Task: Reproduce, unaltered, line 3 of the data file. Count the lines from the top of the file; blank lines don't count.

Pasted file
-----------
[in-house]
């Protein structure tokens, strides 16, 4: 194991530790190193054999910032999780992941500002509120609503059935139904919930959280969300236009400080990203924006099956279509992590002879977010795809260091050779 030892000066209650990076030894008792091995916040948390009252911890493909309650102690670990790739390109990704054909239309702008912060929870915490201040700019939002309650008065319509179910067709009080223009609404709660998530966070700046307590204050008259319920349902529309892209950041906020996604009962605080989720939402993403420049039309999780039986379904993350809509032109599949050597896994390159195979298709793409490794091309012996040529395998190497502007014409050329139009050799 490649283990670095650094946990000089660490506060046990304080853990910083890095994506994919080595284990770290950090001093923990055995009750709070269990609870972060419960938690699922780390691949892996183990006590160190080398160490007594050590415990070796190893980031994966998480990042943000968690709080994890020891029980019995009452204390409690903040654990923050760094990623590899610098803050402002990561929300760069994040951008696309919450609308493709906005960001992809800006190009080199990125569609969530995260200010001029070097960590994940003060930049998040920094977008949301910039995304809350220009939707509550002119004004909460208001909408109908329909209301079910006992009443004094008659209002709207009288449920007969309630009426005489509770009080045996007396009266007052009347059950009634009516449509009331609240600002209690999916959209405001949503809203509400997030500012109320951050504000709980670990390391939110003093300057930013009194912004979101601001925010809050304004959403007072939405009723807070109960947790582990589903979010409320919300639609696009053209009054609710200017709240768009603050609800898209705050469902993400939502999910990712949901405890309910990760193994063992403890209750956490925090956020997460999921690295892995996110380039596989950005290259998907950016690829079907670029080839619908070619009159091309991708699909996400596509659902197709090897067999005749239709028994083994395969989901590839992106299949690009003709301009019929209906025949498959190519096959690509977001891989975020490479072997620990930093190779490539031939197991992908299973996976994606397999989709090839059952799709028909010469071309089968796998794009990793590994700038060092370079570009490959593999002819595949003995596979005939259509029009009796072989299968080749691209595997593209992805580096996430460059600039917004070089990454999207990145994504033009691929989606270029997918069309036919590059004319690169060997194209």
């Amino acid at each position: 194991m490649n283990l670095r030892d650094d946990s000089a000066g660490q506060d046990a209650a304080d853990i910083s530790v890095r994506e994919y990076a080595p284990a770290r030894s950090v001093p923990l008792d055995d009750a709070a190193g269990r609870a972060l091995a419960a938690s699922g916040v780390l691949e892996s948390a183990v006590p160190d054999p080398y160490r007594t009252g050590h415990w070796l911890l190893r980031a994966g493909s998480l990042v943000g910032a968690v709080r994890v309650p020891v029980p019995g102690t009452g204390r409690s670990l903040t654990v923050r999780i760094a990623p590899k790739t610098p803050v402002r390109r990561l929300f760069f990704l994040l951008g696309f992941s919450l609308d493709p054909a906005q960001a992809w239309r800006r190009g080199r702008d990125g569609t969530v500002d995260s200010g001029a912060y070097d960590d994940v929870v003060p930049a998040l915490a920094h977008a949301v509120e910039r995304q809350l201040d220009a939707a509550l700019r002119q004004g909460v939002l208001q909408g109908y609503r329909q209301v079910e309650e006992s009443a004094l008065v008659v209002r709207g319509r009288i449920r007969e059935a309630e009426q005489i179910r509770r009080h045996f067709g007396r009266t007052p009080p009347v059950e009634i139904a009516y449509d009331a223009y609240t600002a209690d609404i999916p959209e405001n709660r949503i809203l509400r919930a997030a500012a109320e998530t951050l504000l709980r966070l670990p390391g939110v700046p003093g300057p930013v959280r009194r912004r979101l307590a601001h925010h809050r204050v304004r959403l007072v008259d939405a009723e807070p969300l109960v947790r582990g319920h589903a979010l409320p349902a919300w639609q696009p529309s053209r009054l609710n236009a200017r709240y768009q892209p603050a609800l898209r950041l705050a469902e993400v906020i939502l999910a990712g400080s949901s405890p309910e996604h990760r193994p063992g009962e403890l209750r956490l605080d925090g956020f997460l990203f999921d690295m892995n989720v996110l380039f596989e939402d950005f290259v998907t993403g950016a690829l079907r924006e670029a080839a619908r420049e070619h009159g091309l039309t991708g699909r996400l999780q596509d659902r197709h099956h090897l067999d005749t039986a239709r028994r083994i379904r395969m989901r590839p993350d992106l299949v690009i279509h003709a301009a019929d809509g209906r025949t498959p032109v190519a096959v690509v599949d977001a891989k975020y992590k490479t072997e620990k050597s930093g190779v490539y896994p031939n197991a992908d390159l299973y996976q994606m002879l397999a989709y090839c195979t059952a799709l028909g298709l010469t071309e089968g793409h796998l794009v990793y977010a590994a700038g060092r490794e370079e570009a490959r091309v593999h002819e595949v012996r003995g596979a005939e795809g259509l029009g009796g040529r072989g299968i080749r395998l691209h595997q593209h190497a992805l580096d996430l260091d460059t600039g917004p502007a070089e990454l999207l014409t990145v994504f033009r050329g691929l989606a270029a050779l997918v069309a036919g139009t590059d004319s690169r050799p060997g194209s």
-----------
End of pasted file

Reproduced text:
């Amino acid at each position: 194991m490649n283990l670095r030892d650094d946990s000089a000066g660490q506060d046990a209650a304080d853990i910083s530790v890095r994506e994919y990076a080595p284990a770290r030894s950090v001093p923990l008792d055995d009750a709070a190193g269990r609870a972060l091995a419960a938690s699922g916040v780390l691949e892996s948390a183990v006590p160190d054999p080398y160490r007594t009252g050590h415990w070796l911890l190893r980031a994966g493909s998480l990042v943000g910032a968690v709080r994890v309650p020891v029980p019995g102690t009452g204390r409690s670990l903040t654990v923050r999780i760094a990623p590899k790739t610098p803050v402002r390109r990561l929300f760069f990704l994040l951008g696309f992941s919450l609308d493709p054909a906005q960001a992809w239309r800006r190009g080199r702008d990125g569609t969530v500002d995260s200010g001029a912060y070097d960590d994940v929870v003060p930049a998040l915490a920094h977008a949301v509120e910039r995304q809350l201040d220009a939707a509550l700019r002119q004004g909460v939002l208001q909408g109908y609503r329909q209301v079910e309650e006992s009443a004094l008065v008659v209002r709207g319509r009288i449920r007969e059935a309630e009426q005489i179910r509770r009080h045996f067709g007396r009266t007052p009080p009347v059950e009634i139904a009516y449509d009331a223009y609240t600002a209690d609404i999916p959209e405001n709660r949503i809203l509400r919930a997030a500012a109320e998530t951050l504000l709980r966070l670990p390391g939110v700046p003093g300057p930013v959280r009194r912004r979101l307590a601001h925010h809050r204050v304004r959403l007072v008259d939405a009723e807070p969300l109960v947790r582990g319920h589903a979010l409320p349902a919300w639609q696009p529309s053209r009054l609710n236009a200017r709240y768009q892209p603050a609800l898209r950041l705050a469902e993400v906020i939502l999910a990712g400080s949901s405890p309910e996604h990760r193994p063992g009962e403890l209750r956490l605080d925090g956020f997460l990203f999921d690295m892995n989720v996110l380039f596989e939402d950005f290259v998907t993403g950016a690829l079907r924006e670029a080839a619908r420049e070619h009159g091309l039309t991708g699909r996400l999780q596509d659902r197709h099956h090897l067999d005749t039986a239709r028994r083994i379904r395969m989901r590839p993350d992106l299949v690009i279509h003709a301009a019929d809509g209906r025949t498959p032109v190519a096959v690509v599949d977001a891989k975020y992590k490479t072997e620990k050597s930093g190779v490539y896994p031939n197991a992908d390159l299973y996976q994606m002879l397999a989709y090839c195979t059952a799709l028909g298709l010469t071309e089968g793409h796998l794009v990793y977010a590994a700038g060092r490794e370079e570009a490959r091309v593999h002819e595949v012996r003995g596979a005939e795809g259509l029009g009796g040529r072989g299968i080749r395998l691209h595997q593209h190497a992805l580096d996430l260091d460059t600039g917004p502007a070089e990454l999207l014409t990145v994504f033009r050329g691929l989606a270029a050779l997918v069309a036919g139009t590059d004319s690169r050799p060997g194209s």